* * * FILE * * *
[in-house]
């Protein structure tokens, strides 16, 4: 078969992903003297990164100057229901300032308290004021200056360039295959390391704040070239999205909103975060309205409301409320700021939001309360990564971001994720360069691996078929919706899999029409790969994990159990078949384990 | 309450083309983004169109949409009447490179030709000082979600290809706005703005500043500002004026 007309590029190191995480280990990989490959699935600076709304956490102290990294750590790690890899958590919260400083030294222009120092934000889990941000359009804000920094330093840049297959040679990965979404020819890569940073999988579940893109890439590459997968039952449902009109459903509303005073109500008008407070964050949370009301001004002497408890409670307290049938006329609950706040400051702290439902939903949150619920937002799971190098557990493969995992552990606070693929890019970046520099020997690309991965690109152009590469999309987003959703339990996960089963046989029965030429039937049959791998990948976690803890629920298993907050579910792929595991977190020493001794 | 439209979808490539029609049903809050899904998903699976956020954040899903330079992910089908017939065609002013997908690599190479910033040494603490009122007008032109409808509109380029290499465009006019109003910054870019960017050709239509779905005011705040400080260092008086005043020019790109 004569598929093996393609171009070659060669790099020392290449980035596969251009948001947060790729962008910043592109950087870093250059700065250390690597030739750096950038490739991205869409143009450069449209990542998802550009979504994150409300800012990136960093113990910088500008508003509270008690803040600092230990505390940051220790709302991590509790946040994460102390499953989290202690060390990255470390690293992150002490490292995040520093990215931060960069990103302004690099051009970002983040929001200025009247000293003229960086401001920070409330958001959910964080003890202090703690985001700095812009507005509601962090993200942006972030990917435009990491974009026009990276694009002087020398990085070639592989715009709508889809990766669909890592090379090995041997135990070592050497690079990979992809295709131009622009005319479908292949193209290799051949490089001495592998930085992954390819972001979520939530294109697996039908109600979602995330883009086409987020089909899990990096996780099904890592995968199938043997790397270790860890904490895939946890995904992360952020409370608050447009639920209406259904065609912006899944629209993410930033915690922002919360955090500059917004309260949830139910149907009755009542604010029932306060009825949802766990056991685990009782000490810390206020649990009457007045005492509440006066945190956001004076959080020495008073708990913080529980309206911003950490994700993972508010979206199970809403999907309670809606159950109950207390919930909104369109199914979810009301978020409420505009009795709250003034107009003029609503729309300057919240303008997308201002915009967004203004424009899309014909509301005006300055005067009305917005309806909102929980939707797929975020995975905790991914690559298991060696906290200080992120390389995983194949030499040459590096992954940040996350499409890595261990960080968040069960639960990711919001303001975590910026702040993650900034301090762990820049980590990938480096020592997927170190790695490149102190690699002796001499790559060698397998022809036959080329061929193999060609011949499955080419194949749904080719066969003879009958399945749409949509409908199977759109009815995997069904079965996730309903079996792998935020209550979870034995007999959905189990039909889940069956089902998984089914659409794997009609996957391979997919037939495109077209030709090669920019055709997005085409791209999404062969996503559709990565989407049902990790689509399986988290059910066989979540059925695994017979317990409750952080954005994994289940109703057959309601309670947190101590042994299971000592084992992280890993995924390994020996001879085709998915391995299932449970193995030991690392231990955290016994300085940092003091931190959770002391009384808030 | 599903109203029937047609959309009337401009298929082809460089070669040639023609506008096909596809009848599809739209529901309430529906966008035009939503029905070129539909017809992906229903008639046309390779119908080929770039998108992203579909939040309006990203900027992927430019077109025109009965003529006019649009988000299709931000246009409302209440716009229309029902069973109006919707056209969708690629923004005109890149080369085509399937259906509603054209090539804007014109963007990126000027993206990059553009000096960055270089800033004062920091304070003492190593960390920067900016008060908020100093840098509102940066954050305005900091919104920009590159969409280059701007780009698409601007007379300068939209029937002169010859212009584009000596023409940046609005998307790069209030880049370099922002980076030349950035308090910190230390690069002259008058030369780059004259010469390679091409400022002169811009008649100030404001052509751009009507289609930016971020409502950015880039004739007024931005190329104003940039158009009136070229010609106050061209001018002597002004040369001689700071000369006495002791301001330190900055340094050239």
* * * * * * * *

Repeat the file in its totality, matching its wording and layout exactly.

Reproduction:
[in-house]
């Protein structure tokens, strides 16, 4: 078969992903003297990164100057229901300032308290004021200056360039295959390391704040070239999205909103975060309205409301409320700021939001309360990564971001994720360069691996078929919706899999029409790969994990159990078949384990 | 309450083309983004169109949409009447490179030709000082979600290809706005703005500043500002004026 007309590029190191995480280990990989490959699935600076709304956490102290990294750590790690890899958590919260400083030294222009120092934000889990941000359009804000920094330093840049297959040679990965979404020819890569940073999988579940893109890439590459997968039952449902009109459903509303005073109500008008407070964050949370009301001004002497408890409670307290049938006329609950706040400051702290439902939903949150619920937002799971190098557990493969995992552990606070693929890019970046520099020997690309991965690109152009590469999309987003959703339990996960089963046989029965030429039937049959791998990948976690803890629920298993907050579910792929595991977190020493001794 | 439209979808490539029609049903809050899904998903699976956020954040899903330079992910089908017939065609002013997908690599190479910033040494603490009122007008032109409808509109380029290499465009006019109003910054870019960017050709239509779905005011705040400080260092008086005043020019790109 004569598929093996393609171009070659060669790099020392290449980035596969251009948001947060790729962008910043592109950087870093250059700065250390690597030739750096950038490739991205869409143009450069449209990542998802550009979504994150409300800012990136960093113990910088500008508003509270008690803040600092230990505390940051220790709302991590509790946040994460102390499953989290202690060390990255470390690293992150002490490292995040520093990215931060960069990103302004690099051009970002983040929001200025009247000293003229960086401001920070409330958001959910964080003890202090703690985001700095812009507005509601962090993200942006972030990917435009990491974009026009990276694009002087020398990085070639592989715009709508889809990766669909890592090379090995041997135990070592050497690079990979992809295709131009622009005319479908292949193209290799051949490089001495592998930085992954390819972001979520939530294109697996039908109600979602995330883009086409987020089909899990990096996780099904890592995968199938043997790397270790860890904490895939946890995904992360952020409370608050447009639920209406259904065609912006899944629209993410930033915690922002919360955090500059917004309260949830139910149907009755009542604010029932306060009825949802766990056991685990009782000490810390206020649990009457007045005492509440006066945190956001004076959080020495008073708990913080529980309206911003950490994700993972508010979206199970809403999907309670809606159950109950207390919930909104369109199914979810009301978020409420505009009795709250003034107009003029609503729309300057919240303008997308201002915009967004203004424009899309014909509301005006300055005067009305917005309806909102929980939707797929975020995975905790991914690559298991060696906290200080992120390389995983194949030499040459590096992954940040996350499409890595261990960080968040069960639960990711919001303001975590910026702040993650900034301090762990820049980590990938480096020592997927170190790695490149102190690699002796001499790559060698397998022809036959080329061929193999060609011949499955080419194949749904080719066969003879009958399945749409949509409908199977759109009815995997069904079965996730309903079996792998935020209550979870034995007999959905189990039909889940069956089902998984089914659409794997009609996957391979997919037939495109077209030709090669920019055709997005085409791209999404062969996503559709990565989407049902990790689509399986988290059910066989979540059925695994017979317990409750952080954005994994289940109703057959309601309670947190101590042994299971000592084992992280890993995924390994020996001879085709998915391995299932449970193995030991690392231990955290016994300085940092003091931190959770002391009384808030 | 599903109203029937047609959309009337401009298929082809460089070669040639023609506008096909596809009848599809739209529901309430529906966008035009939503029905070129539909017809992906229903008639046309390779119908080929770039998108992203579909939040309006990203900027992927430019077109025109009965003529006019649009988000299709931000246009409302209440716009229309029902069973109006919707056209969708690629923004005109890149080369085509399937259906509603054209090539804007014109963007990126000027993206990059553009000096960055270089800033004062920091304070003492190593960390920067900016008060908020100093840098509102940066954050305005900091919104920009590159969409280059701007780009698409601007007379300068939209029937002169010859212009584009000596023409940046609005998307790069209030880049370099922002980076030349950035308090910190230390690069002259008058030369780059004259010469390679091409400022002169811009008649100030404001052509751009009507289609930016971020409502950015880039004739007024931005190329104003940039158009009136070229010609106050061209001018002597002004040369001689700071000369006495002791301001330190900055340094050239």